Since this report was first published an interview with several attendees has appeared on German TV and can be seen with english subtitles on YouTube:
And Deutsche Welle also produced a report on the effect of Brexit on British Nationals in Hamburg.
The original report follows:
On the evening of 22 January 2019, the British Embassy, along with the British Honorary Consul for Hamburg, Nicholas Teller, hosted an information evening for British citizens in Hamburg. The event was held at the Anglican Church of St Thomas Becket, thanks to Revd Canon Dr Leslie Nathaniel and was very well attended with 220 people filling all available seats.
On the panel were Nicholas Teller, Rachel King and Prisca Merz from the British Embassy in Berlin, Ellie Sellwood representative from British in Germany, Beate Wolk from the Einwohner Zentralamt Hamburg and Christiane Lex-Asuagbor, Head of the Rechtsabteilung.
The event kicked off with a welcoming speech from Revd Canon Dr Leslie Nathaniel and Nicholas Teller. Then there were individual speeches on the topic of Brexit and what Brits can do to prepare from Rachel King, Ellie Sellwood and Christiane Lex-Asuagbor.
Rachel King outlined the British government’s hopes for Brexit, and outlined the Withdrawal agreement, which would give British Citizens in Germany a transition period within which to get everything in order. During the transition period, from 29 March 2019 until 31 December 2020, British Citizens can be expected to be treated as EU nationals, with the same rights to live and work in Germany and move freely around Europe. Of course, she stressed that the government does not want or expect a no-deal situation. But in this case, Ms King assured all British Citizens present that there are plans in place to mitigate the effects of this, i.e. the 3-month transition period offered by German authorities which will allow British residents to apply for permanent residence or a passport and stay in the country whilst a decision is made.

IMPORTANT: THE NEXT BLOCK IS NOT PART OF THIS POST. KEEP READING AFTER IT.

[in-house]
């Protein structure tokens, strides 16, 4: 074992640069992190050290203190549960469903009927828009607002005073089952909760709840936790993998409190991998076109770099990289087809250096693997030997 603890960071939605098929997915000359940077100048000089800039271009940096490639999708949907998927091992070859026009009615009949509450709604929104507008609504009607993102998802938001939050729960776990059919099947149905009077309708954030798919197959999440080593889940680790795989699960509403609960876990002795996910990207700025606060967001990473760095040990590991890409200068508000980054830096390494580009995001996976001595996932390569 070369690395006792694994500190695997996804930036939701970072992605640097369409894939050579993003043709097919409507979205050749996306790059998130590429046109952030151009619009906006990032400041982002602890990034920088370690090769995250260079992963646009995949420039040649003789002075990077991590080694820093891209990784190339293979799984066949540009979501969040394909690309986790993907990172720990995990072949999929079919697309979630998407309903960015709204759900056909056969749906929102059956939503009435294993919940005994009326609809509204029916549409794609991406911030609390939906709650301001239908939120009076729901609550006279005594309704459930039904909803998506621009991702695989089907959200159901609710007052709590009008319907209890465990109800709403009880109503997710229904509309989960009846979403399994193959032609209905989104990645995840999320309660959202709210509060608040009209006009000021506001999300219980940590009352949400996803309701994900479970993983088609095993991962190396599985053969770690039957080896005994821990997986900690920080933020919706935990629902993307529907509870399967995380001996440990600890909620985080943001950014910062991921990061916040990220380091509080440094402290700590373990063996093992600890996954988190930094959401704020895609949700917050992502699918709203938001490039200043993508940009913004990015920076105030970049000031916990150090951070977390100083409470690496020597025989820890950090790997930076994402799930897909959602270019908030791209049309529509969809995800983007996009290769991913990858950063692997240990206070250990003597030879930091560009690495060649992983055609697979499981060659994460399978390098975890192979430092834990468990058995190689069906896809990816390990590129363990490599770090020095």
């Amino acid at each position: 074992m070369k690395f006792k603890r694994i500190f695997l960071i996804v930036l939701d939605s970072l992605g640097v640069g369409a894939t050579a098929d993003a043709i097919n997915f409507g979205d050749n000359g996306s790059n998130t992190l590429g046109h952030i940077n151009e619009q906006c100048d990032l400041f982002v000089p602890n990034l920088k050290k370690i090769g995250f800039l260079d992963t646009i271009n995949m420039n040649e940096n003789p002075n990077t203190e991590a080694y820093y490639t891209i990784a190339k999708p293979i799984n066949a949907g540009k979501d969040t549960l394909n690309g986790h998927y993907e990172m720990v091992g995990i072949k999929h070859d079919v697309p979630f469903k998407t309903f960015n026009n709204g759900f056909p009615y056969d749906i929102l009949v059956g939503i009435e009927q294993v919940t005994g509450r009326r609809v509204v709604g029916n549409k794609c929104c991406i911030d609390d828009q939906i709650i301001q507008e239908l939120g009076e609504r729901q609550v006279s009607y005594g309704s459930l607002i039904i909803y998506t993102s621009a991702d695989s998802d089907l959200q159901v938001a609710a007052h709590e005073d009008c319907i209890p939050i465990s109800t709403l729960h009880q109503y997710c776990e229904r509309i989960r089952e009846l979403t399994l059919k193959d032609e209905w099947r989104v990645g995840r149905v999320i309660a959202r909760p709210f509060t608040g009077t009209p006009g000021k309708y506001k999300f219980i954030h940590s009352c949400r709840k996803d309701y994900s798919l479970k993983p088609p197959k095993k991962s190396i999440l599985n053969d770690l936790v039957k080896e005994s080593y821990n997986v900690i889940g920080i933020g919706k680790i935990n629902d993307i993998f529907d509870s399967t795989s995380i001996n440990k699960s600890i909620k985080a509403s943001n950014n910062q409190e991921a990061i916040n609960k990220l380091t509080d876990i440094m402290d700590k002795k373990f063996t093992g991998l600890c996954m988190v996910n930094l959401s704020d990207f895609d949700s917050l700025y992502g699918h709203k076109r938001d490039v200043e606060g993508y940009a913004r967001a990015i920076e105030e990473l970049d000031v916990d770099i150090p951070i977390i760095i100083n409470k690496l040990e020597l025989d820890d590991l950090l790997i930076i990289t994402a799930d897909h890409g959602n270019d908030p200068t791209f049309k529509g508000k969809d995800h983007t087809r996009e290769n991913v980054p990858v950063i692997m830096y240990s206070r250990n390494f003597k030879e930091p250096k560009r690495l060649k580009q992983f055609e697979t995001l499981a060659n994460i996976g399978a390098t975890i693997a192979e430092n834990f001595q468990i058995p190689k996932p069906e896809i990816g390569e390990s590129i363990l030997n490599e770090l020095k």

Ellie Sellwood introduced the campaign group British in Germany and stressed that British Citizens across Germany have been living in limbo since June 2016. She also outlined the deal and no-deal scenarios and what both will mean for British Citizens in Hamburg and ended by outlining British in Germany’s ‘No-Deal Checklist.’
Christiane Lex-Asuagbor stressed that there wasn’t much that she could add given the complexity of the situation, but stated that after the UK’s departure from the EU, British Citizens will need a residence permit of some kind to be able to continue living and working here in Germany. She outlined the different types of residence permit and the requirements for each.
The evening then concluded with a 90 minute Q&A session led by Nicholas Teller in which concerned British Citizens could direct their questions to the representatives from the British Embassy and Hamburg authorities.
Main image: By IqRS – Fotos von IqRS, freigegeben als PD (siehe [[:de:Wikipedia:Bilderwerkstatt/Archiv/2008/Juli#Alster|]]), Public Domain, https://commons.wikimedia.org/w/index.php?curid=15650549
Article images (c) Chris Nicolls, Hamburg English Pages